Just think about the manner of the defeats, the goals we’ve conceded and then question whether it was inevitable that these players should surrender so meekly to relegation. The woeful organisation, the capitulations, the mistakes, the rigid tactics and bizarre substitutions, the quality we have sold or sidelined and the dross we have brought in, some for decent money. Players like Van Aanholt, Lens, Khazri and Kone could have been vital to us this season, but Moyes has either moved them on without replacing their abilities, or has failed to manage them well enough to produce good or consistent form. Moyes has similarly failed to get anything from his star pupil Januzaj or expensive signing Djilobodji, while the defence, which has not been decimated by injuries this season, still look like strangers who have received no coaching.
In the second half of the game against Boro, we did improve, but we were facing an opponent who hadn’t won in 2017. What’s more, Boro were clearly aware of that statistic and were terrified of surrendering the lead. Every time Boro moved forward with the ball, they immediately looked nervous about what might happen if they pushed too far forward and lost the ball. They were hesitant, conservative and scared. We on the other hand, couldn’t put a team who were shitting themselves under any real pressure or create a clear chance in open play. It is simply not acceptable.
This season was always going to be tough. But to stand a chance we needed a manager who was willing to roll up his sleeves and wade into the mess with his players. Say what you like about Allardyce, he could never be accused of not wholeheartedly investing himself in a project and standing by his players. Moyes has proven that he is not that kind of man. He has steadfastly remained out of the shit, just close enough to be deemed a witness, but not an accessory.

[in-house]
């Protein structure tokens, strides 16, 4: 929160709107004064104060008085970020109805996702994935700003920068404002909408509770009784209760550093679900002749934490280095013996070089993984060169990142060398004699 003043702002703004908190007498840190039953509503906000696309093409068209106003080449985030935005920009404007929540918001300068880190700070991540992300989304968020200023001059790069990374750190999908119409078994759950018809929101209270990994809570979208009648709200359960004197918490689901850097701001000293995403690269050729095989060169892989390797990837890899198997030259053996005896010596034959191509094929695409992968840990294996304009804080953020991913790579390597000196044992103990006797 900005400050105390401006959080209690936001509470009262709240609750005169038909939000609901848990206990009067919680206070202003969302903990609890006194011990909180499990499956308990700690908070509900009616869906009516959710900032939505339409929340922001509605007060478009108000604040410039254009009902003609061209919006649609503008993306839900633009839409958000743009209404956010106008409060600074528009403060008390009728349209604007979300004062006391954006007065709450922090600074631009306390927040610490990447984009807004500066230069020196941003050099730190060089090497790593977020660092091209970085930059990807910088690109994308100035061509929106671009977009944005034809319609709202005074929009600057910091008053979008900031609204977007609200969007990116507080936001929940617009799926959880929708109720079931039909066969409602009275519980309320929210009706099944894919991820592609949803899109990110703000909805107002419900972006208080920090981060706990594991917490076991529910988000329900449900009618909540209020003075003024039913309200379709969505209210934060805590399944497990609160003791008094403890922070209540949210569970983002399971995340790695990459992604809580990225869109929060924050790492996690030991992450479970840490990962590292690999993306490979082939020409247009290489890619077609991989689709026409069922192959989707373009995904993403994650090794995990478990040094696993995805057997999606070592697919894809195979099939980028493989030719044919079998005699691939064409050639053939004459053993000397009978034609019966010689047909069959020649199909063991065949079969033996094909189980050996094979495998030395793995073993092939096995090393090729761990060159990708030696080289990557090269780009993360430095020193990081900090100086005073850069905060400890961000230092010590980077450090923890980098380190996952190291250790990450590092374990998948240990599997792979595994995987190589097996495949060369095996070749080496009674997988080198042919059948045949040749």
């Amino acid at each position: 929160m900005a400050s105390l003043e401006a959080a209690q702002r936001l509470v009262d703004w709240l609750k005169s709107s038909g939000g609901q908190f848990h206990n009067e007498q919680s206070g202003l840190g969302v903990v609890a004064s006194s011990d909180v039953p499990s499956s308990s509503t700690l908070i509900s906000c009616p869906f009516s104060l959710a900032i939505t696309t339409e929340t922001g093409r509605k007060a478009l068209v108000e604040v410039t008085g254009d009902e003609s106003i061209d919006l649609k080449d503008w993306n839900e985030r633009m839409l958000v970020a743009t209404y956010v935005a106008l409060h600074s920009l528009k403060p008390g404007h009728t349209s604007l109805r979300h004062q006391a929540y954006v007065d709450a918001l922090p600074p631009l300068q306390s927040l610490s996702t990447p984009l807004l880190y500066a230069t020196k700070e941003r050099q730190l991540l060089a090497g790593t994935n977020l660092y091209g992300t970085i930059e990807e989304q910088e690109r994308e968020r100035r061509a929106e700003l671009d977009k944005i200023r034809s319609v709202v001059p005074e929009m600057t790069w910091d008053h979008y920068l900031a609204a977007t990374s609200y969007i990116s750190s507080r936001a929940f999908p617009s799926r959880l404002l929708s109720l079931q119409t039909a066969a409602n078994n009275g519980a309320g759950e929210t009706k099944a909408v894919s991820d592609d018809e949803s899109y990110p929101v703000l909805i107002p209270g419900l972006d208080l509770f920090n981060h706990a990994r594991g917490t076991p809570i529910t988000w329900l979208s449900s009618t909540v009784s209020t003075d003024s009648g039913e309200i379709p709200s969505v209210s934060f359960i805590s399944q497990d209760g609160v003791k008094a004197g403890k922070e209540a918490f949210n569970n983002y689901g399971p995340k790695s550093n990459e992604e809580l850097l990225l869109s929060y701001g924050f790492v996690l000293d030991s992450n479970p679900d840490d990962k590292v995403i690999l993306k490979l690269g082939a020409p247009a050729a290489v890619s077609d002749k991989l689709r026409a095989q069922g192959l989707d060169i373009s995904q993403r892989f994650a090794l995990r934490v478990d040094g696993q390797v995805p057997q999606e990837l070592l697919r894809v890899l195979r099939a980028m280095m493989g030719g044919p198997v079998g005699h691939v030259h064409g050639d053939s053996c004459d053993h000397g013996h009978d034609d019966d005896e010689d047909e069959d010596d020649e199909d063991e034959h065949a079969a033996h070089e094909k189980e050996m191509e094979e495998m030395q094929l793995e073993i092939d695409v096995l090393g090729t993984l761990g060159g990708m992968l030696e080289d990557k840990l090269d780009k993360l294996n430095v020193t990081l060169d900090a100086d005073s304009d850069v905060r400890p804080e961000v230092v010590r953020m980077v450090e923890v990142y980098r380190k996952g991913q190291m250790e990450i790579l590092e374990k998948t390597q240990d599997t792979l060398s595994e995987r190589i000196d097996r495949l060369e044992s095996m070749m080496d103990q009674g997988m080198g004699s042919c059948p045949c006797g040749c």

Those with a personal or professional stake in defending David Moyes would have you believe this is all necessary pain. Like the sting of applying antiseptic on a wound, pain means the healing process has begun. While this argument is appealing, it neglects a rather obvious refutation. Pain is also a sign of an infection getting worse, because you have used the wrong medicine, or perhaps none at all. So how do we distinguish good pain from bad pain? It’s simple really: evidence and observation. Trial and error. And the ability to admit when we’re just plain wrong.
Of course football is not linear or predictable. It is not an exact science. No one knows where this journey will take us, but one thing we do know is that reputable managers do not guarantee rejuvenation or success, big clubs don’t always bounce back and falls from grace can be stark and brutal. Steve McClaren was England manager in 2008 and last season he spent £80m at a reasonably established Premier League side and almost made Newcastle implode.
Their logic in appointing McClaren was similar to ours for Moyes. Newcastle not only made McClaren their manager, they put him on the board, so committed were they to the principle of a long term appointment that could connect the boardroom, the pitch and the fans. They had the best intentions, but they - belatedly - recognised the folly in keeping a manager to pursue hopeful, theoretical success, when actual harm was being done at that very moment. Look at them now. They have a manager who the fans believe in, promotion secured and momentum behind them, despite suffering relegation.
I don’t know where this journey will end and nor do those who want Moyes to stay. All we have is evidence; evidence of terrible signings, an inability to manage some of our best players (and some of his favourite players), rigid tactics, turgid football, a fear of positive substitutions, inexplicable comments and a proclivity for putting himself first and leaving his players out to dry. Meanwhile, there is not a shred of evidence that he has started us on the path to success, nor that he has the stomach to do so at all.
Put it this way, if you are in a vehicle in an unfamiliar place and you have an unreliable, erratic, selfish egomaniac at the wheel, there is a slim chance that you could end up where you want to go. In all likelihood, however, you’ll probably end up lost in the wilderness and out of fuel.